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BitTorrent and eDonkey2000 Represent nearly all P2P Traffic
October 2, 2008
Thomas Mennecke
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If BitTorrent and eDonkey2000 were suddenly wiped off the face of the Earth, very little of file-sharing would remain – at least according to ipoque's 2007 P2P study. Ipoque is a European based Internet bandwidth management firm, similar in many ways to Sandvine. In their 2007 P2P study, P2P technology continues to be the overwhelming Internet protocol – in terms of bandwidth volume. Its strong growth continued in 2007, however, the rate was not as vigorous as in 2006.

The study’s most useful information was gathered at several ISP points in Germany and the Middle East, where despite some major cultural differences, it seems the basic file desires were very similar. In Germany, P2P traffic was more prolific than all other internet traffic combined and represented nearly 70% of all traffic, while in the Middle East, P2P traffic was more modest but still totaled 49% of all traffic.

Ipoque found that BitTorrent and eDonkey2000 were used to fulfill the same basic needs – large movie and TV files. However, the study found that people used eDonkey2000 more often for smaller files, typically in the pursuit of single MP3 files or eBooks. BitTorrent was used more often for large movie files, but the differences weren’t staggering. There were some fluctuations in taste depending on the region, but the vast use of both protocols is for TV shows, movies, and to a lesser but still important extent, music.

For example, in Germany, over 45% of all files transferred on eDonkey2000 were music files. In the Middle East, 21% of all files were music files. Conversely, since movie and TV show files are much larger, the calculation of data-volume heavily favors movies and TV shows, as only 13.6% and 6.5% (Germany and the Middle East) of eDonkey2000’s volume is music. The proportions for music were similar, but smaller, in BitTorrent.

As we stated earlier, if neither BitTorrent of eDonkey2000 existed, there wouldn’t be much of a P2P community. This seems to be a constant throughout the world, however, there were some minor regional differences. Globally, according to ipoque, the largest networks are BitTorrent, eDonkey2000, DirectConnect, and Gnutella.

BitTorrent reigned supreme in nearly every market sampled, with the exception of southern Europe. There, nearly 57% of all P2P use was eDonkey2000, while BitTorrent was used by about 40% of the P2P populace. Whatever advantage eDonkey2000 might have had in Germany has eroded, as BitTorrent now represents over 66% of all P2P use. Interestingly, DirectConnect is still very popular in Eastern Europe, and represents over 28% of all P2P activity.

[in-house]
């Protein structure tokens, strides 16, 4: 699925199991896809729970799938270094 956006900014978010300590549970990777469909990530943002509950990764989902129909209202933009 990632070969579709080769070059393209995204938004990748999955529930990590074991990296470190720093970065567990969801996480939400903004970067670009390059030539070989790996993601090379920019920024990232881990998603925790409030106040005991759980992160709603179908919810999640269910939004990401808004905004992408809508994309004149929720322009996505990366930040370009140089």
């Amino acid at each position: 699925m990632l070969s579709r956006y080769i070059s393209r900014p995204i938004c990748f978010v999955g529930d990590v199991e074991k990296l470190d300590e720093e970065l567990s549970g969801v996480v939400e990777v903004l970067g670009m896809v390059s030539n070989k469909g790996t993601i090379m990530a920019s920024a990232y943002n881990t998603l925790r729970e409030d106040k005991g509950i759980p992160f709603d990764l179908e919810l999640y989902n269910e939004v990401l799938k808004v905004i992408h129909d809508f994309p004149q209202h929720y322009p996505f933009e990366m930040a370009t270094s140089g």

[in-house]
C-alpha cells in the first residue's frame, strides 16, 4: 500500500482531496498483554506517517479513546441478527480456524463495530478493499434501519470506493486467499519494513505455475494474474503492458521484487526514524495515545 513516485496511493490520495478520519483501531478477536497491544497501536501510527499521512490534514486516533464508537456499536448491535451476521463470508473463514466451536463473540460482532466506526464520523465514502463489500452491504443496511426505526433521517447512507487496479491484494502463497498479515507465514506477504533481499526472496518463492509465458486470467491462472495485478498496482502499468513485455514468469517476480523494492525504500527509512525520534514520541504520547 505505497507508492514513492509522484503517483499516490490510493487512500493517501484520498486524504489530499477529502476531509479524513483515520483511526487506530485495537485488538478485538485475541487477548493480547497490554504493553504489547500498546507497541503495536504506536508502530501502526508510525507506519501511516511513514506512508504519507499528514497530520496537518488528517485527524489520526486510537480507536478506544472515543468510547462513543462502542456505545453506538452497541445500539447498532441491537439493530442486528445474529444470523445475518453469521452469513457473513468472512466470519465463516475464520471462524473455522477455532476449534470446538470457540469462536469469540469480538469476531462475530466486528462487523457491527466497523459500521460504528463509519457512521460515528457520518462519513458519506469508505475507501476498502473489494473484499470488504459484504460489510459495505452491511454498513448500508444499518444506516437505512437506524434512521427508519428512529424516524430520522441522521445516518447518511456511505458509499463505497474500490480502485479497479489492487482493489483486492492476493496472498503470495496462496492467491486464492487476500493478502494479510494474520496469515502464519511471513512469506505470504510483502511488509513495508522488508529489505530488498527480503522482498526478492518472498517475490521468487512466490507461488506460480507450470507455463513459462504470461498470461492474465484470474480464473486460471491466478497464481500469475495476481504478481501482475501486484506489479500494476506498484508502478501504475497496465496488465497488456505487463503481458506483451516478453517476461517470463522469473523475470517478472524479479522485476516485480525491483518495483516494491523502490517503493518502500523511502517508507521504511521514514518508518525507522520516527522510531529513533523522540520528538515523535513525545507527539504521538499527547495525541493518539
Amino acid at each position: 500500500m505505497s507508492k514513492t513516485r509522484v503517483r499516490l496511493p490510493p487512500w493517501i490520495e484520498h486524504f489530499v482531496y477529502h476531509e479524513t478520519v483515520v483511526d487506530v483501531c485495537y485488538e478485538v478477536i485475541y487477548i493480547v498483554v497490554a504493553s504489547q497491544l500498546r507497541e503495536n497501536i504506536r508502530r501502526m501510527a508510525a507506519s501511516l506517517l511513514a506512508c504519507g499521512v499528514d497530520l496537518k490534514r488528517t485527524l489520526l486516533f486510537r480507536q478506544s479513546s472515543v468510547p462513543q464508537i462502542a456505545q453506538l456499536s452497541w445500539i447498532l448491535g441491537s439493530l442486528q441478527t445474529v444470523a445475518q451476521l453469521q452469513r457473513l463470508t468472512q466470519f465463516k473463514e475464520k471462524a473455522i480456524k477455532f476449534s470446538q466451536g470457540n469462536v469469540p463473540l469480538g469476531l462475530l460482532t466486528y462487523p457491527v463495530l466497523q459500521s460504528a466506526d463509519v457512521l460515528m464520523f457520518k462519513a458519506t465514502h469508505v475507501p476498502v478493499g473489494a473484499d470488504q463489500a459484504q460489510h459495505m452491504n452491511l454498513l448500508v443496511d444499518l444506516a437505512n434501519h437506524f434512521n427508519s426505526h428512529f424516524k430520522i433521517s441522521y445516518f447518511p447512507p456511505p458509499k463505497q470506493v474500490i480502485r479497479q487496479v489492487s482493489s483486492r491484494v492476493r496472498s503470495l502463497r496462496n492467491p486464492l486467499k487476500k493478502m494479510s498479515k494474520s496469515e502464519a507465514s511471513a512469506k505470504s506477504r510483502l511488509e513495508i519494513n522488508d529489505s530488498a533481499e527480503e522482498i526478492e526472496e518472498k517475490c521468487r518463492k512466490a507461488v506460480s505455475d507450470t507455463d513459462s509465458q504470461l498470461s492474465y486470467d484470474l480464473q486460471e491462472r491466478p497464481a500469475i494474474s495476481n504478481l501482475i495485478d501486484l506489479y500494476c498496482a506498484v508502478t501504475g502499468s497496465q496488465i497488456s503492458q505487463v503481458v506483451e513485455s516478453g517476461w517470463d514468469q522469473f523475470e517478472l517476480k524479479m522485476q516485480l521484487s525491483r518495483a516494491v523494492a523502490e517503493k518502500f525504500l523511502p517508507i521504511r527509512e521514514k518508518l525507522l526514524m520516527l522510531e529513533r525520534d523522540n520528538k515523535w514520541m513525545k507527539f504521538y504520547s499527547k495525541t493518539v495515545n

If you’re a Gnutella fan, it seems this network has seen better days. Compared to the significance of BitTorrent and eDonkey2000, Gnutella barely makes a blip on the P2P radar, as it symbolizes less than 10% of P2P activity in all markets. Gnutella seems to have some life remaining in Australia, where nearly 9% of all P2P use is under this protocol. Gnutella is virtually non-existent in Eastern Europe, and comprises less than 2% of all P2P activity. But like music activity on BitTorrent and eDonkey2000, these numbers could be deceptive as music files are much smaller than videos – and Gnutella is almost a music-only community.

Encrypted P2P traffic was also measured in the study. Although difficult to detect for others, ipoque claims their technology is able to decipher such traffic. Go ipoque.

Ipoque found that the penetration of encrypted P2P traffic was rather low, as the markets studied found that between 13% and 20% of P2P communications is encrypted. Since this value wasn’t gauged in 2006, it’s difficult to know what the trend is. With ISP bandwidth management becoming more of a focused issue, 2008’s study should shed some light on whether encryption is a widespread answer to bandwidth throttling, or whether such ISP practices only affect a small population.

If ipoque’s claim that P2P’s growth has been tempered is accurate, the explanation for this lies in Direct Download Link sites such as MegaUpload and RapidShare. These sites might be pulling some traffic away from BitTorrent and eDonkey2000 because they allow for direct and usually very fast download speeds – no waiting, no uploading, and no hassles. MegaUpload and RapidShare were found to consume nearly 8% of internet traffic at a German University – and that’s no small accomplishment.

“The amount of P2P has increased proportionally with the overall Internet traffic. P2P has still grown, but different from last year, it did not outperform the overall traffic growth. Instead, some file sharers are turning to alternative services such as DDL instead,” the study reads.

While P2P’s growth may have been stymied because of direct download link sites, their weaknesses have already been exposed. A recent German court ruling found that RapidShare wasn’t doing enough to prevent copyright infringement. The court ruled that RapidShare must take a proactive approach to prevent copyrighted material from being uploaded, as task that is scoffed at by the BitTorrent tracker The Pirate Bay. Whether this is the beginning of a trend or a brief statistical anomaly is yet to be determined - however preliminary data viewed by Ars Technica indicates explosive growth in this field.

And by the way, it turns out that The Pirate Bay is indeed the world’s largest tracker, followed by Demoniond, TorrentBox, and TorrentLeech and Spanish Tracker.


This story is filed in these Slyck News categories
BitTorrent :: BitTorrent Community
eDonkey2000 :: ed2k Community

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